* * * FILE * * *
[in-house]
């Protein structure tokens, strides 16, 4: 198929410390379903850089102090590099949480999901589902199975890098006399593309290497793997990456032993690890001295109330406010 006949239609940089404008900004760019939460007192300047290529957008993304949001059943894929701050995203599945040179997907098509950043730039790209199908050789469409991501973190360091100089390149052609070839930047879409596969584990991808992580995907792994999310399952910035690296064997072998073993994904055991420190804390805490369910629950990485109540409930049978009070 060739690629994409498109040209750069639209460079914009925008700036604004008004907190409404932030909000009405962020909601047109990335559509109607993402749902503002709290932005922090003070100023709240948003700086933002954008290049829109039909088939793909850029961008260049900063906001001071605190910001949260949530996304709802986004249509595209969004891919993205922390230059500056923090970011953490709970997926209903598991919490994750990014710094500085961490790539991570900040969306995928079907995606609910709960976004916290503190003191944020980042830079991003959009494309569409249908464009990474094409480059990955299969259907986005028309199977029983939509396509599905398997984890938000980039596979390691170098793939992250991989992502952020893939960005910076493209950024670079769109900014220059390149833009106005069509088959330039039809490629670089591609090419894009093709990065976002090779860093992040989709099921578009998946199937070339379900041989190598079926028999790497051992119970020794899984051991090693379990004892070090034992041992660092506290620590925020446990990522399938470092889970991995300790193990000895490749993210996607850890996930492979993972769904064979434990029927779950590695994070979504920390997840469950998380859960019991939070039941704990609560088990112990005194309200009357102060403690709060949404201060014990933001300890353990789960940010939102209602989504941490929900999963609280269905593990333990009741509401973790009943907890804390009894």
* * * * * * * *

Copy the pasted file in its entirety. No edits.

[in-house]
């Protein structure tokens, strides 16, 4: 198929410390379903850089102090590099949480999901589902199975890098006399593309290497793997990456032993690890001295109330406010 006949239609940089404008900004760019939460007192300047290529957008993304949001059943894929701050995203599945040179997907098509950043730039790209199908050789469409991501973190360091100089390149052609070839930047879409596969584990991808992580995907792994999310399952910035690296064997072998073993994904055991420190804390805490369910629950990485109540409930049978009070 060739690629994409498109040209750069639209460079914009925008700036604004008004907190409404932030909000009405962020909601047109990335559509109607993402749902503002709290932005922090003070100023709240948003700086933002954008290049829109039909088939793909850029961008260049900063906001001071605190910001949260949530996304709802986004249509595209969004891919993205922390230059500056923090970011953490709970997926209903598991919490994750990014710094500085961490790539991570900040969306995928079907995606609910709960976004916290503190003191944020980042830079991003959009494309569409249908464009990474094409480059990955299969259907986005028309199977029983939509396509599905398997984890938000980039596979390691170098793939992250991989992502952020893939960005910076493209950024670079769109900014220059390149833009106005069509088959330039039809490629670089591609090419894009093709990065976002090779860093992040989709099921578009998946199937070339379900041989190598079926028999790497051992119970020794899984051991090693379990004892070090034992041992660092506290620590925020446990990522399938470092889970991995300790193990000895490749993210996607850890996930492979993972769904064979434990029927779950590695994070979504920390997840469950998380859960019991939070039941704990609560088990112990005194309200009357102060403690709060949404201060014990933001300890353990789960940010939102209602989504941490929900999963609280269905593990333990009741509401973790009943907890804390009894």